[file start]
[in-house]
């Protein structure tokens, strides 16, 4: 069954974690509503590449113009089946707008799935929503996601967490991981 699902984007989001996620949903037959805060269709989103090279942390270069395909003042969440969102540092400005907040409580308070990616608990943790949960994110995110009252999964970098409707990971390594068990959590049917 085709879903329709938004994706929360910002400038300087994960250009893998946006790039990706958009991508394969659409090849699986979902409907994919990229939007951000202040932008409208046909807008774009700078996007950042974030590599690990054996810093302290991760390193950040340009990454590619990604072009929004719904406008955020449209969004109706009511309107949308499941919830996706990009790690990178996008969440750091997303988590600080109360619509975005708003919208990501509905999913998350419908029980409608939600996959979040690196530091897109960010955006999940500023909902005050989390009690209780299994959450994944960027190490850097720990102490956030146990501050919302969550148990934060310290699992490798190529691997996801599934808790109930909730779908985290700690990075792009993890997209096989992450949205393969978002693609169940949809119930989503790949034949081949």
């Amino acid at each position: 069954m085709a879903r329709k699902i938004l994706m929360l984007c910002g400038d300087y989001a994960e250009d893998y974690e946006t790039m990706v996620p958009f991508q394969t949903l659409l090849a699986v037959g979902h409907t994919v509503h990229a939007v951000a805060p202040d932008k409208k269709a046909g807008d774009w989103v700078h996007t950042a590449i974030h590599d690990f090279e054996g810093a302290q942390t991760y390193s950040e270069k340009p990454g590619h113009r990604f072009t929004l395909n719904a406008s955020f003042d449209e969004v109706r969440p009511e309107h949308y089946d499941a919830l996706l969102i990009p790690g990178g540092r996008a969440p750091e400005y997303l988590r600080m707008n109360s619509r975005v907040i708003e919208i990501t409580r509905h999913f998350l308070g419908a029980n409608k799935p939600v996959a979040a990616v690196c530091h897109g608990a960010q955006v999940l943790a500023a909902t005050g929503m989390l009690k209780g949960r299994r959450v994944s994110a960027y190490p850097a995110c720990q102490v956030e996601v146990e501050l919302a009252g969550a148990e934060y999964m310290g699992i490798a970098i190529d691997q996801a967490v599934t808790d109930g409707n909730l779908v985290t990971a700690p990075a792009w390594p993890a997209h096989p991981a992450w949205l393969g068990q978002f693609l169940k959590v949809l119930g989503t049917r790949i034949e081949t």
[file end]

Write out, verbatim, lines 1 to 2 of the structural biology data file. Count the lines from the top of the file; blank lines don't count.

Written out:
[in-house]
């Protein structure tokens, strides 16, 4: 069954974690509503590449113009089946707008799935929503996601967490991981 699902984007989001996620949903037959805060269709989103090279942390270069395909003042969440969102540092400005907040409580308070990616608990943790949960994110995110009252999964970098409707990971390594068990959590049917 085709879903329709938004994706929360910002400038300087994960250009893998946006790039990706958009991508394969659409090849699986979902409907994919990229939007951000202040932008409208046909807008774009700078996007950042974030590599690990054996810093302290991760390193950040340009990454590619990604072009929004719904406008955020449209969004109706009511309107949308499941919830996706990009790690990178996008969440750091997303988590600080109360619509975005708003919208990501509905999913998350419908029980409608939600996959979040690196530091897109960010955006999940500023909902005050989390009690209780299994959450994944960027190490850097720990102490956030146990501050919302969550148990934060310290699992490798190529691997996801599934808790109930909730779908985290700690990075792009993890997209096989992450949205393969978002693609169940949809119930989503790949034949081949």